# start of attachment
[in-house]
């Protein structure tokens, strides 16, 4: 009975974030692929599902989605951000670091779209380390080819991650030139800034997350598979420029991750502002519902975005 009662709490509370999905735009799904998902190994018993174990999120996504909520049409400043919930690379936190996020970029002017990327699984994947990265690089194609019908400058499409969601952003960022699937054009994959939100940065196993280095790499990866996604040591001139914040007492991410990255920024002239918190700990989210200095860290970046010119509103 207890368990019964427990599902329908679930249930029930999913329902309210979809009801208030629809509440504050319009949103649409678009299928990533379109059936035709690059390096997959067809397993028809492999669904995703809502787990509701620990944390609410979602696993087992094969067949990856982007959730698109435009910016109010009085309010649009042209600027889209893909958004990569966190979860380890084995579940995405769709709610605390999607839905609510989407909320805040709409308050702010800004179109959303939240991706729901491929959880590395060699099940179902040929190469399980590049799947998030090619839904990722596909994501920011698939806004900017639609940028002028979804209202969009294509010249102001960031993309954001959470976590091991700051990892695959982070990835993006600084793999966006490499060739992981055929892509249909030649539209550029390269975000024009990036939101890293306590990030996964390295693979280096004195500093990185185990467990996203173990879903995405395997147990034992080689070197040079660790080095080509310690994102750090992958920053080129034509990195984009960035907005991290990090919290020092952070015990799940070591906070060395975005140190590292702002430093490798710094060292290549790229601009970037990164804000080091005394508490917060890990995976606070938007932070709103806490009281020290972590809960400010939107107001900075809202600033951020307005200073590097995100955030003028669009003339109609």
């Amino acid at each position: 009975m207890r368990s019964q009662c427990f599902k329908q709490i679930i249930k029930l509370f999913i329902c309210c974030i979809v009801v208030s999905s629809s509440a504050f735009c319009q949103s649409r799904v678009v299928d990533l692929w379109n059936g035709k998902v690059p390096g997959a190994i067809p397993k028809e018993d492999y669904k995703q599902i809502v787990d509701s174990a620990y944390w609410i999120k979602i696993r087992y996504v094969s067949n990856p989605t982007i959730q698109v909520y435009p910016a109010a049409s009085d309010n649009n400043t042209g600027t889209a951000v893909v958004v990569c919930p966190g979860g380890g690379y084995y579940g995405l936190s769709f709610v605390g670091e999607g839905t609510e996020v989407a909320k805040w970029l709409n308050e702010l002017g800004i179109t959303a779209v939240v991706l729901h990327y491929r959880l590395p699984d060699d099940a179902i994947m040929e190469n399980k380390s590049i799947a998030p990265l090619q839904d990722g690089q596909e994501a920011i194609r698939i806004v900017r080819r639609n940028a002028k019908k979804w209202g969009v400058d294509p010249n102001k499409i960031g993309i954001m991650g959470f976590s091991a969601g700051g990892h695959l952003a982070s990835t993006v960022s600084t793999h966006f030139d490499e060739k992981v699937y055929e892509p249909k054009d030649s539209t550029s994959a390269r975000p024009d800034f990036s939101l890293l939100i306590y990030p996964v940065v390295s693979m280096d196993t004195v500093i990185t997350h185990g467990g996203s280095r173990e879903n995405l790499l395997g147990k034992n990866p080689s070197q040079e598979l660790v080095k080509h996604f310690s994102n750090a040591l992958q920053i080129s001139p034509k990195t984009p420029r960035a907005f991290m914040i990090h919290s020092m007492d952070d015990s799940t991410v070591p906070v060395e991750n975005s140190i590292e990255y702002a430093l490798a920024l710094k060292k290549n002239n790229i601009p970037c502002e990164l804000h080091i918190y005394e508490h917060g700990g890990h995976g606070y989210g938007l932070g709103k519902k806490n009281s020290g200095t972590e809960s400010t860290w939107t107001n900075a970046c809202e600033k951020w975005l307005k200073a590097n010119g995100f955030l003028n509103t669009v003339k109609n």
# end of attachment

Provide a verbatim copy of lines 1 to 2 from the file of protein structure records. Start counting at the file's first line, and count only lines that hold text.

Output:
[in-house]
């Protein structure tokens, strides 16, 4: 009975974030692929599902989605951000670091779209380390080819991650030139800034997350598979420029991750502002519902975005 009662709490509370999905735009799904998902190994018993174990999120996504909520049409400043919930690379936190996020970029002017990327699984994947990265690089194609019908400058499409969601952003960022699937054009994959939100940065196993280095790499990866996604040591001139914040007492991410990255920024002239918190700990989210200095860290970046010119509103 207890368990019964427990599902329908679930249930029930999913329902309210979809009801208030629809509440504050319009949103649409678009299928990533379109059936035709690059390096997959067809397993028809492999669904995703809502787990509701620990944390609410979602696993087992094969067949990856982007959730698109435009910016109010009085309010649009042209600027889209893909958004990569966190979860380890084995579940995405769709709610605390999607839905609510989407909320805040709409308050702010800004179109959303939240991706729901491929959880590395060699099940179902040929190469399980590049799947998030090619839904990722596909994501920011698939806004900017639609940028002028979804209202969009294509010249102001960031993309954001959470976590091991700051990892695959982070990835993006600084793999966006490499060739992981055929892509249909030649539209550029390269975000024009990036939101890293306590990030996964390295693979280096004195500093990185185990467990996203173990879903995405395997147990034992080689070197040079660790080095080509310690994102750090992958920053080129034509990195984009960035907005991290990090919290020092952070015990799940070591906070060395975005140190590292702002430093490798710094060292290549790229601009970037990164804000080091005394508490917060890990995976606070938007932070709103806490009281020290972590809960400010939107107001900075809202600033951020307005200073590097995100955030003028669009003339109609």